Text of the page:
• Introduce each person, along with their title, and decide their role in the combined EAP
  • Discuss how communication will occur (cell phone, radio, hand signals, etc.). Pick a first line of communication and a backup communication
  • Inform all members if there is an ambulance onsite or not. If the ambulance is onsite, is it a dedicated unit or is it on stand-by? What is the plan if the ambulance leaves and an emergency occurs? Discuss the process of calling 911 for an ambulance, and approximately how long it will take for the ambulance to get there
  • Discuss the designated hospital in case of an event of emergency transport
  • Talk about what emergency equipment is available on both sidelines
  • Leave time for questions at the end of the time out

EAPs are important documents that can make a positive difference in a life-threatening situation. Make an effort to review and practice your EAP and ensure that all the critical components are covered. Also, ensure all members of the healthcare team including EMTs, physicians and student aides are well rehearsed with the EAP and know their role in case of an emergency. ATs are typically the first responders when an injury occurs, and need to have support from the healthcare team to make sure the emergency is handled properly.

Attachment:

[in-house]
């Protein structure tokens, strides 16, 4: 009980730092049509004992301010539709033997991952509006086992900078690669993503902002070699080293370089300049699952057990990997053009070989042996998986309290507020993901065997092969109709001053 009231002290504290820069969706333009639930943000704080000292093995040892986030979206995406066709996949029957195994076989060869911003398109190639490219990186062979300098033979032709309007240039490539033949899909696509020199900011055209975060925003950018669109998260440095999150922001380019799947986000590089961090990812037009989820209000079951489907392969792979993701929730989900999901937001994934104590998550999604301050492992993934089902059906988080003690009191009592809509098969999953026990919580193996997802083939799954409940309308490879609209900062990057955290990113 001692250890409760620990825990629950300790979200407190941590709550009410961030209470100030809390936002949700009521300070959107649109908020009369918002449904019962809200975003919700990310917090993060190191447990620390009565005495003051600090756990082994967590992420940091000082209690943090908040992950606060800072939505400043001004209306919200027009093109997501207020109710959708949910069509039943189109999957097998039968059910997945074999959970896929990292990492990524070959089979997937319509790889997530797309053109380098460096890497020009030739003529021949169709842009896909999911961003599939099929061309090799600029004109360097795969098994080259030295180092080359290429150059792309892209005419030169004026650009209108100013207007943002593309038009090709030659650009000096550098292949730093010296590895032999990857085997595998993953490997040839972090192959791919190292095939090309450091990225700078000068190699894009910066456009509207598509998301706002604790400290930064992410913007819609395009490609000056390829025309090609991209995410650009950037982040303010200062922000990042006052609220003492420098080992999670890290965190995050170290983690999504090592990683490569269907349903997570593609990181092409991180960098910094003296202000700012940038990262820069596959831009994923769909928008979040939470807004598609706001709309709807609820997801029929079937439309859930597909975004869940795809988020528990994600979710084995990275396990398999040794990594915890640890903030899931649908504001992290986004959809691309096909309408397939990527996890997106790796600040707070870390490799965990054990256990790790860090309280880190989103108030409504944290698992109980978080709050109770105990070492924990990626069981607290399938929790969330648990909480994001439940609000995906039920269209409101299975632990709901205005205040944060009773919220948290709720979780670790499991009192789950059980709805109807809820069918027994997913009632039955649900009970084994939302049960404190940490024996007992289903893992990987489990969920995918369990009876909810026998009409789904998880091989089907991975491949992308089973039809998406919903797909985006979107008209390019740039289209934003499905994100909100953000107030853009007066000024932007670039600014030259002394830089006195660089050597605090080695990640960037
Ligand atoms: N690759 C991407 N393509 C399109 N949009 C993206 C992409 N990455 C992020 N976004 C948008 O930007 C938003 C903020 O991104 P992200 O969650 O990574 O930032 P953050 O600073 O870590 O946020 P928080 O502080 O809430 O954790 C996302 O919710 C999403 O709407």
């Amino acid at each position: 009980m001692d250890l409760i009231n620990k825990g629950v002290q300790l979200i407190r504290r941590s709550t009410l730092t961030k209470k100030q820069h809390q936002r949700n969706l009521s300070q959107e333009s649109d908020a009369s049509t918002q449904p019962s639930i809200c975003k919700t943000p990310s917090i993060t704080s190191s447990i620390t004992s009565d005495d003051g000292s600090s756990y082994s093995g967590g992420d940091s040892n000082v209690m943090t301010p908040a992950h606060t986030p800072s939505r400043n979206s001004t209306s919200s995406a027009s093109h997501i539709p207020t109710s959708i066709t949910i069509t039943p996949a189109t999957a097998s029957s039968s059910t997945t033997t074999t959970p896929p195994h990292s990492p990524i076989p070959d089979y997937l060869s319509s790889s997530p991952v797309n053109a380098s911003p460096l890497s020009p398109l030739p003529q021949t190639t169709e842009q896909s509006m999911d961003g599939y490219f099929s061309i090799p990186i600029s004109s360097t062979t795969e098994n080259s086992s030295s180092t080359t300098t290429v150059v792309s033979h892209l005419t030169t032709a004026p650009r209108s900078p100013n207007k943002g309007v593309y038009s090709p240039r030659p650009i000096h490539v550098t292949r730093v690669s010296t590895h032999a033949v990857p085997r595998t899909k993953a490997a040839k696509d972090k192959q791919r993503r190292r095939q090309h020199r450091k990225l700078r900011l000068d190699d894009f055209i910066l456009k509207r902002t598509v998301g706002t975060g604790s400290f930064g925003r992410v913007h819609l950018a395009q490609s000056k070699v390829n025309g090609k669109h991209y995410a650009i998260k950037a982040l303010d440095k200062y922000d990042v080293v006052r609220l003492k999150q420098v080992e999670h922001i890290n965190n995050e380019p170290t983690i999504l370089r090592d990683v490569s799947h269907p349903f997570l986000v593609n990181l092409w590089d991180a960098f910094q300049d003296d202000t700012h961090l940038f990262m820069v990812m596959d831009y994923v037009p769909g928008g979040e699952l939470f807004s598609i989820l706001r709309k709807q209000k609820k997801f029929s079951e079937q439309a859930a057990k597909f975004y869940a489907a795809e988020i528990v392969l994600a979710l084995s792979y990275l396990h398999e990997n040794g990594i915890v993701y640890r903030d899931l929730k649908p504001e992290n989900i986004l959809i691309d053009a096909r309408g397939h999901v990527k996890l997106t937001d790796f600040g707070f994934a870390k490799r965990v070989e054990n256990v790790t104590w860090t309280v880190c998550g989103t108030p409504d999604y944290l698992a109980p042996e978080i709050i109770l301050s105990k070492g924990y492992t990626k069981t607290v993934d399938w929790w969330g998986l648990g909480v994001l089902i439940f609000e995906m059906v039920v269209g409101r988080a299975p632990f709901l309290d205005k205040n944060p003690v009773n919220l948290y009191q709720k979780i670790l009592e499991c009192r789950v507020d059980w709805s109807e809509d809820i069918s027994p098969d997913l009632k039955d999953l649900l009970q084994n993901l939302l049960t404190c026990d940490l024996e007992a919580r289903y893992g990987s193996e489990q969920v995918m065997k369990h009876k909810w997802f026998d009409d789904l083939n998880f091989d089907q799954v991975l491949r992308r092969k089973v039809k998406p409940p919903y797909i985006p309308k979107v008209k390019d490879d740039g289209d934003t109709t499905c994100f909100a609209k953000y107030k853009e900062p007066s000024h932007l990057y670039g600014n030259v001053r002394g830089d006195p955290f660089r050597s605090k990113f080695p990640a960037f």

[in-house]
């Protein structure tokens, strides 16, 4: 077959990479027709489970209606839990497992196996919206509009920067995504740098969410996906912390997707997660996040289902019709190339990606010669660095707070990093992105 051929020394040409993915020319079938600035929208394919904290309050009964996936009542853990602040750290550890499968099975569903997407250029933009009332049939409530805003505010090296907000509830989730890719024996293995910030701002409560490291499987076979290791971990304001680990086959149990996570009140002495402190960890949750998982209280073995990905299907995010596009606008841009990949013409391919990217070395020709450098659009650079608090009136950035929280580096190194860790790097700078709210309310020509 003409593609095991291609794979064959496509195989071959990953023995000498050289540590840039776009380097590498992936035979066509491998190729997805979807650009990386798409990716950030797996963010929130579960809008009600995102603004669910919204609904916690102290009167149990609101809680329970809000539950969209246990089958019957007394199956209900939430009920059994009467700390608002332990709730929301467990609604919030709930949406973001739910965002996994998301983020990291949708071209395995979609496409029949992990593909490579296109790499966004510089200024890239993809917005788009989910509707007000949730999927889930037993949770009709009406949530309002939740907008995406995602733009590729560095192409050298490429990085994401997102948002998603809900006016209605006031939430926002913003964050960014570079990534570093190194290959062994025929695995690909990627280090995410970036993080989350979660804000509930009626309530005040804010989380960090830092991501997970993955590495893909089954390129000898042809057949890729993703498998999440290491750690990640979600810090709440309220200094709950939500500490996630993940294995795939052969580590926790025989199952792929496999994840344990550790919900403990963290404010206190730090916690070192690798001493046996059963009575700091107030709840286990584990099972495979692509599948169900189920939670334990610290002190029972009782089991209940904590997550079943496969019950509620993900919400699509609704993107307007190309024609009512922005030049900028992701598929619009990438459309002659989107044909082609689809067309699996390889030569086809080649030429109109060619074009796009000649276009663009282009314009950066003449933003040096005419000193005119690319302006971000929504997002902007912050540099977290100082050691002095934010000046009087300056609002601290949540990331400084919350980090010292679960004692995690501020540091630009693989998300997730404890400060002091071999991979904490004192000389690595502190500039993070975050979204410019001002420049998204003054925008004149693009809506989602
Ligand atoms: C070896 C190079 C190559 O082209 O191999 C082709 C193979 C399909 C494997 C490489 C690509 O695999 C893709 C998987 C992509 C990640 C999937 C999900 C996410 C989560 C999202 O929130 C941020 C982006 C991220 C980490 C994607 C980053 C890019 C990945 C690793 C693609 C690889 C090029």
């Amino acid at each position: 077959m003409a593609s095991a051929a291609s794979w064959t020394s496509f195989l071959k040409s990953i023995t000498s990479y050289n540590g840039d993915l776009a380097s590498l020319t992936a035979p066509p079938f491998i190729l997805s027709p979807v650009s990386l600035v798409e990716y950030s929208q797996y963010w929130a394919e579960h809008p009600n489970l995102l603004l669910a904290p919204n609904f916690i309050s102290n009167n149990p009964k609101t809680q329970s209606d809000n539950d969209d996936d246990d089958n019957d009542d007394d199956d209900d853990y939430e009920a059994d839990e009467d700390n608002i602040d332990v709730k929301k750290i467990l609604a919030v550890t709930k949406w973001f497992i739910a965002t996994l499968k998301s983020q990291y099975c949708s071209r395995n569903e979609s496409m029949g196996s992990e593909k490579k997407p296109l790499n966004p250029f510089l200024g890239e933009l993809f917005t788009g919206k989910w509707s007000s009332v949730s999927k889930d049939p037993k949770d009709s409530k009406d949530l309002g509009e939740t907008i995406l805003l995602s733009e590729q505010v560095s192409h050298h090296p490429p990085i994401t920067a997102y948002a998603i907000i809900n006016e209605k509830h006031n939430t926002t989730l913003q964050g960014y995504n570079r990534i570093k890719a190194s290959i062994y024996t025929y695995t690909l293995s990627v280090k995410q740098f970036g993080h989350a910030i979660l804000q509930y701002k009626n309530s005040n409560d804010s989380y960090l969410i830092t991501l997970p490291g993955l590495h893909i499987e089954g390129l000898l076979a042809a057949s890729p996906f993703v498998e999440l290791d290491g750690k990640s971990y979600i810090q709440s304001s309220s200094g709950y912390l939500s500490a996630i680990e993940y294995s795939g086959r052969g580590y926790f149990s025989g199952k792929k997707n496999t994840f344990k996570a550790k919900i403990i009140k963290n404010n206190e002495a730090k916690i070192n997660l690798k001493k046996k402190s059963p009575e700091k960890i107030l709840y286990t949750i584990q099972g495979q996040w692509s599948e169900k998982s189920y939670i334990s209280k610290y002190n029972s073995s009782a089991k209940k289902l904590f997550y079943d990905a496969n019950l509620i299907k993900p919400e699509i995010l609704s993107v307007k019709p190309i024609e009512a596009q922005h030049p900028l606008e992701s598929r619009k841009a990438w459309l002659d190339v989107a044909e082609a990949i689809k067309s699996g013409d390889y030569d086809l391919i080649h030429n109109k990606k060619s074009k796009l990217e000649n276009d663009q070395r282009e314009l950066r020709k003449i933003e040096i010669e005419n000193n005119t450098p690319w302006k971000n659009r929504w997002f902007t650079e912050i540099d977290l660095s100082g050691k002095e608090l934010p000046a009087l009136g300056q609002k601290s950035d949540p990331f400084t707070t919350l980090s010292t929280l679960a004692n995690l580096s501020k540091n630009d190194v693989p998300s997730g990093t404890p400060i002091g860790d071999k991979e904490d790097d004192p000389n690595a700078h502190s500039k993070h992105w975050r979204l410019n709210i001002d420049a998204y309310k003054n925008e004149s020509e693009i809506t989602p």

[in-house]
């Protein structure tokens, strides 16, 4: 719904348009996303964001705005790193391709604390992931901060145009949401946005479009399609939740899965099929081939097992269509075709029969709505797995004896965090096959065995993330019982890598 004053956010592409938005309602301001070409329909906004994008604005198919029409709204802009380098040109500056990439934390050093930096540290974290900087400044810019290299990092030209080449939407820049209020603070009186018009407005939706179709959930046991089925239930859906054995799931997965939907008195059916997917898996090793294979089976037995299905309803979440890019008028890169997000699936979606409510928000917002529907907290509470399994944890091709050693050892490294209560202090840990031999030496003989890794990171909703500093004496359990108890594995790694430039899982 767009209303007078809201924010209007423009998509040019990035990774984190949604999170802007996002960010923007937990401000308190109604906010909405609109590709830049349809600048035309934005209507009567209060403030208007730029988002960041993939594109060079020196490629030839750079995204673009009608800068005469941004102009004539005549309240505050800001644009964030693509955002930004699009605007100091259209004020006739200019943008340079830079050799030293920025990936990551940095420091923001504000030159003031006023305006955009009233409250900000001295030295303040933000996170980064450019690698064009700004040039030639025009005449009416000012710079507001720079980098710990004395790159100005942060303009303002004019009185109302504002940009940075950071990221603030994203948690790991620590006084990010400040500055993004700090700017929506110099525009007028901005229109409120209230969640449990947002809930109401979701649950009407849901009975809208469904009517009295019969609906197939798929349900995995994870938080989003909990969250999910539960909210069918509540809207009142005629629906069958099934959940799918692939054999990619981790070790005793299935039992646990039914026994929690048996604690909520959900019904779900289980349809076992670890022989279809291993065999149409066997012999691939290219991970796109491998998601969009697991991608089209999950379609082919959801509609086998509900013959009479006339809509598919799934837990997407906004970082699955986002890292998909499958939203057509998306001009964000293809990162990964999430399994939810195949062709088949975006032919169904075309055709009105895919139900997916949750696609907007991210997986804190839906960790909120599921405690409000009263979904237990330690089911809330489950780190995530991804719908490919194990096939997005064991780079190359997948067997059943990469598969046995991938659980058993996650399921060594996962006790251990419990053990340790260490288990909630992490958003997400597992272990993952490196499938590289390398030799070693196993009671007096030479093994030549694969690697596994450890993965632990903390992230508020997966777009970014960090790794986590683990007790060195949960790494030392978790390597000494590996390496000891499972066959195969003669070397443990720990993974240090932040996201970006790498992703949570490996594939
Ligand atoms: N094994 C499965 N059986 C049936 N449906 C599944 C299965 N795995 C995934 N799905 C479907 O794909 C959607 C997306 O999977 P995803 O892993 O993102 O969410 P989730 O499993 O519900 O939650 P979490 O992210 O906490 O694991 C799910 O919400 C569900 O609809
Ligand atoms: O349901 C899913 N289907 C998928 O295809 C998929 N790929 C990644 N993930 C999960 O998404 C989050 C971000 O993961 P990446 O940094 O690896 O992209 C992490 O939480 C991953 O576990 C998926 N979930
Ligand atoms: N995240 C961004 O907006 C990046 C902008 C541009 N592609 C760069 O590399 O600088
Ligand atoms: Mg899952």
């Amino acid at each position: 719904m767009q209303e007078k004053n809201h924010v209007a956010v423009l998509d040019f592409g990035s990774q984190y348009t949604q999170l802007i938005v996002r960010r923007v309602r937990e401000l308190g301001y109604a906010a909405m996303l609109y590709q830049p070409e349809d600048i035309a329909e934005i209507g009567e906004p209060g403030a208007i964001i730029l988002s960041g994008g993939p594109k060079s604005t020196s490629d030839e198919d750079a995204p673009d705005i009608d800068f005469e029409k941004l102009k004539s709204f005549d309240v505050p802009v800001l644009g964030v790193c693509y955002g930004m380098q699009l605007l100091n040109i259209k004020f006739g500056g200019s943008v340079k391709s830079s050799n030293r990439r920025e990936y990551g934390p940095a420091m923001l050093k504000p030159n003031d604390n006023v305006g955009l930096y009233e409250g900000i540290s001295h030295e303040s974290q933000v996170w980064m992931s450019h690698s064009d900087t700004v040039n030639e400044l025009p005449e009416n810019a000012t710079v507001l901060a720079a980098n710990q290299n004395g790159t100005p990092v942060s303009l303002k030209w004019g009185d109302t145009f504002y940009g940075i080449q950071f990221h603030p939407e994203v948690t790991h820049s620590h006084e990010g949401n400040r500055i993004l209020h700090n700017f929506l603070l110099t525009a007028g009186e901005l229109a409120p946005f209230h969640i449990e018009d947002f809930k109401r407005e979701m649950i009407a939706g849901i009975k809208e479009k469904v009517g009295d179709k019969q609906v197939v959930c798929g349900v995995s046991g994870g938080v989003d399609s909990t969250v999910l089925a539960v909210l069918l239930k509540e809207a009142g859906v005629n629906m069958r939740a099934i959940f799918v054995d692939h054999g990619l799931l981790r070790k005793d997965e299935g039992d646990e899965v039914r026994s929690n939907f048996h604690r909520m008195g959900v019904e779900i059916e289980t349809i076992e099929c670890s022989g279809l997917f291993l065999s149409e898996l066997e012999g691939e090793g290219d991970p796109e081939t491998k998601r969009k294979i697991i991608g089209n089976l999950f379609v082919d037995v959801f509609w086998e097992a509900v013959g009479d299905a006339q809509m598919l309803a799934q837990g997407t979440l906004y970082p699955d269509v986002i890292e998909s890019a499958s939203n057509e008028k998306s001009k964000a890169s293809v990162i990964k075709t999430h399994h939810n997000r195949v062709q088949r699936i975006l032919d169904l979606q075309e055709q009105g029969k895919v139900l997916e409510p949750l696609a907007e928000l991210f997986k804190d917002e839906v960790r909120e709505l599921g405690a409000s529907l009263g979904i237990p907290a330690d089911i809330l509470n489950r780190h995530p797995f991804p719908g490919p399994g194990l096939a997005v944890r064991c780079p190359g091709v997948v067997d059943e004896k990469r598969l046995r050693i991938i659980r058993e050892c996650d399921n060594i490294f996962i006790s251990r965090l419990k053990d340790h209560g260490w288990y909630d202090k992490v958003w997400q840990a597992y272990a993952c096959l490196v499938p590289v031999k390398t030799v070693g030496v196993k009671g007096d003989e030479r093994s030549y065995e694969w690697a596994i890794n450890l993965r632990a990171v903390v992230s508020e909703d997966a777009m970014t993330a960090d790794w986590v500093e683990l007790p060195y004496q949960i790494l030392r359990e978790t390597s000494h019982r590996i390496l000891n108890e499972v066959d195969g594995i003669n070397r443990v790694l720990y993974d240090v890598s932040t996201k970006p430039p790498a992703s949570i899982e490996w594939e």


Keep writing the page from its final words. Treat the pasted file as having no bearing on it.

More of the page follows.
For more information on developing an EAP or other policies and procedures for your athletic training facility, visit the BOC Guiding Principles for AT Policy and Procedure Development document and online tool. The document and online tool offer a template to guide the development of policies and procedures including EAPs. Learn more at


Andersen, J. C., Courson, R. W., Kleiner, D. M., & McLoda, T. A. (2002). National Athletic Trainers' Association position statement: emergency planning in athletics. Journal of Athletic Training, 37(1), 99.

Arnheim, D. D., & Prentice, W. E. (2002). Essentials of athletic training. McGraw-Hill.

National Athletic Trainers Association (2012). National Athletic Trainers’ Association Official Statement on Athletic Health Care Provider “Time Outs” Before Athletic Events [Handout].